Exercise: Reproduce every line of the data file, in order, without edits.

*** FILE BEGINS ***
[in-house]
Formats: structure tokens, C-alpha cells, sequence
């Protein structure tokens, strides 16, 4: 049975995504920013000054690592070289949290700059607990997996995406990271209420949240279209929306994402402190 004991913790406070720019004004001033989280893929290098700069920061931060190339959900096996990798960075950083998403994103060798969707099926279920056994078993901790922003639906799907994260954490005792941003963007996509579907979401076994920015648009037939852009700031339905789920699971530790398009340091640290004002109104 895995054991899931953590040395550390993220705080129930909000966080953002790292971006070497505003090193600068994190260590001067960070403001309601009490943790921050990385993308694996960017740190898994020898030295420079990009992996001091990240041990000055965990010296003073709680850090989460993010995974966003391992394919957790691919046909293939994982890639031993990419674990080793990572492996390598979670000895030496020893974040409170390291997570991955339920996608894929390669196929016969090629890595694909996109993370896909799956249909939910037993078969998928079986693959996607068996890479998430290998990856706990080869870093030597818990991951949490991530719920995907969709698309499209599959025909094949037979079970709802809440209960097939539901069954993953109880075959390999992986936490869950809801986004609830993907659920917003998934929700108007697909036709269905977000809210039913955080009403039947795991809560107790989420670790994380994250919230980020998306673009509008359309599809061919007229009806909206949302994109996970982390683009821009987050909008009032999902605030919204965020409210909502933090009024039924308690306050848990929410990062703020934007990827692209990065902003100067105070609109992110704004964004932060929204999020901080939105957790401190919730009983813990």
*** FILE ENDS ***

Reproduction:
[in-house]
Formats: structure tokens, C-alpha cells, sequence
């Protein structure tokens, strides 16, 4: 049975995504920013000054690592070289949290700059607990997996995406990271209420949240279209929306994402402190 004991913790406070720019004004001033989280893929290098700069920061931060190339959900096996990798960075950083998403994103060798969707099926279920056994078993901790922003639906799907994260954490005792941003963007996509579907979401076994920015648009037939852009700031339905789920699971530790398009340091640290004002109104 895995054991899931953590040395550390993220705080129930909000966080953002790292971006070497505003090193600068994190260590001067960070403001309601009490943790921050990385993308694996960017740190898994020898030295420079990009992996001091990240041990000055965990010296003073709680850090989460993010995974966003391992394919957790691919046909293939994982890639031993990419674990080793990572492996390598979670000895030496020893974040409170390291997570991955339920996608894929390669196929016969090629890595694909996109993370896909799956249909939910037993078969998928079986693959996607068996890479998430290998990856706990080869870093030597818990991951949490991530719920995907969709698309499209599959025909094949037979079970709802809440209960097939539901069954993953109880075959390999992986936490869950809801986004609830993907659920917003998934929700108007697909036709269905977000809210039913955080009403039947795991809560107790989420670790994380994250919230980020998306673009509008359309599809061919007229009806909206949302994109996970982390683009821009987050909008009032999902605030919204965020409210909502933090009024039924308690306050848990929410990062703020934007990827692209990065902003100067105070609109992110704004964004932060929204999020901080939105957790401190919730009983813990």